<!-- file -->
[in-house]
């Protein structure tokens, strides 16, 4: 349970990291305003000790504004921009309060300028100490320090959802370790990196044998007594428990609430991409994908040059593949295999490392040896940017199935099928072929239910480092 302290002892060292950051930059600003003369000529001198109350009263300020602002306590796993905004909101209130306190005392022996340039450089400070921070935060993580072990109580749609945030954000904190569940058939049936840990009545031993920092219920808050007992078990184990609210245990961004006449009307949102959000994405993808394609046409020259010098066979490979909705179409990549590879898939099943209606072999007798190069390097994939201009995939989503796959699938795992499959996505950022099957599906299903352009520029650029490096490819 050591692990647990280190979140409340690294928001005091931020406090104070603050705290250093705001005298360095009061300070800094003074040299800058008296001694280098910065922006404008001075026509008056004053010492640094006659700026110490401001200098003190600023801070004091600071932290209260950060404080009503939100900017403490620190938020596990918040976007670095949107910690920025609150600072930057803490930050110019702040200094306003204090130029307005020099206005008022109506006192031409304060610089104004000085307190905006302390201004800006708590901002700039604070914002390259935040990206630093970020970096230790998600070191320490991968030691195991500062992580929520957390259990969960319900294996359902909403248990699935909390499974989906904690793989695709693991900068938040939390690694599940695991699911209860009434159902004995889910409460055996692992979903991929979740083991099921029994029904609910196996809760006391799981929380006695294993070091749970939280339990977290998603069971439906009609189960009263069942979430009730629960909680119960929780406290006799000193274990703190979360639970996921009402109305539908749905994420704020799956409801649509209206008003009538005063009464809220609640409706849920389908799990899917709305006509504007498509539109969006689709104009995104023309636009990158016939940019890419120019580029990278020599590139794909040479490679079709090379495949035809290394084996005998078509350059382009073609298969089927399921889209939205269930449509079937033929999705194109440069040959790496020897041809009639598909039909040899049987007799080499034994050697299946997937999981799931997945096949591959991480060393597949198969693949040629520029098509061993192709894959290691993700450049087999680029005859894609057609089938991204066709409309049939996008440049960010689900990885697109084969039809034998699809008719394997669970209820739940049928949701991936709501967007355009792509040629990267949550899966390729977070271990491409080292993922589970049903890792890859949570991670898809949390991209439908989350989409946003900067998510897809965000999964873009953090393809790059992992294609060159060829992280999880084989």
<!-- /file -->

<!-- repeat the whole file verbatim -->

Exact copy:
[in-house]
């Protein structure tokens, strides 16, 4: 349970990291305003000790504004921009309060300028100490320090959802370790990196044998007594428990609430991409994908040059593949295999490392040896940017199935099928072929239910480092 302290002892060292950051930059600003003369000529001198109350009263300020602002306590796993905004909101209130306190005392022996340039450089400070921070935060993580072990109580749609945030954000904190569940058939049936840990009545031993920092219920808050007992078990184990609210245990961004006449009307949102959000994405993808394609046409020259010098066979490979909705179409990549590879898939099943209606072999007798190069390097994939201009995939989503796959699938795992499959996505950022099957599906299903352009520029650029490096490819 050591692990647990280190979140409340690294928001005091931020406090104070603050705290250093705001005298360095009061300070800094003074040299800058008296001694280098910065922006404008001075026509008056004053010492640094006659700026110490401001200098003190600023801070004091600071932290209260950060404080009503939100900017403490620190938020596990918040976007670095949107910690920025609150600072930057803490930050110019702040200094306003204090130029307005020099206005008022109506006192031409304060610089104004000085307190905006302390201004800006708590901002700039604070914002390259935040990206630093970020970096230790998600070191320490991968030691195991500062992580929520957390259990969960319900294996359902909403248990699935909390499974989906904690793989695709693991900068938040939390690694599940695991699911209860009434159902004995889910409460055996692992979903991929979740083991099921029994029904609910196996809760006391799981929380006695294993070091749970939280339990977290998603069971439906009609189960009263069942979430009730629960909680119960929780406290006799000193274990703190979360639970996921009402109305539908749905994420704020799956409801649509209206008003009538005063009464809220609640409706849920389908799990899917709305006509504007498509539109969006689709104009995104023309636009990158016939940019890419120019580029990278020599590139794909040479490679079709090379495949035809290394084996005998078509350059382009073609298969089927399921889209939205269930449509079937033929999705194109440069040959790496020897041809009639598909039909040899049987007799080499034994050697299946997937999981799931997945096949591959991480060393597949198969693949040629520029098509061993192709894959290691993700450049087999680029005859894609057609089938991204066709409309049939996008440049960010689900990885697109084969039809034998699809008719394997669970209820739940049928949701991936709501967007355009792509040629990267949550899966390729977070271990491409080292993922589970049903890792890859949570991670898809949390991209439908989350989409946003900067998510897809965000999964873009953090393809790059992992294609060159060829992280999880084989």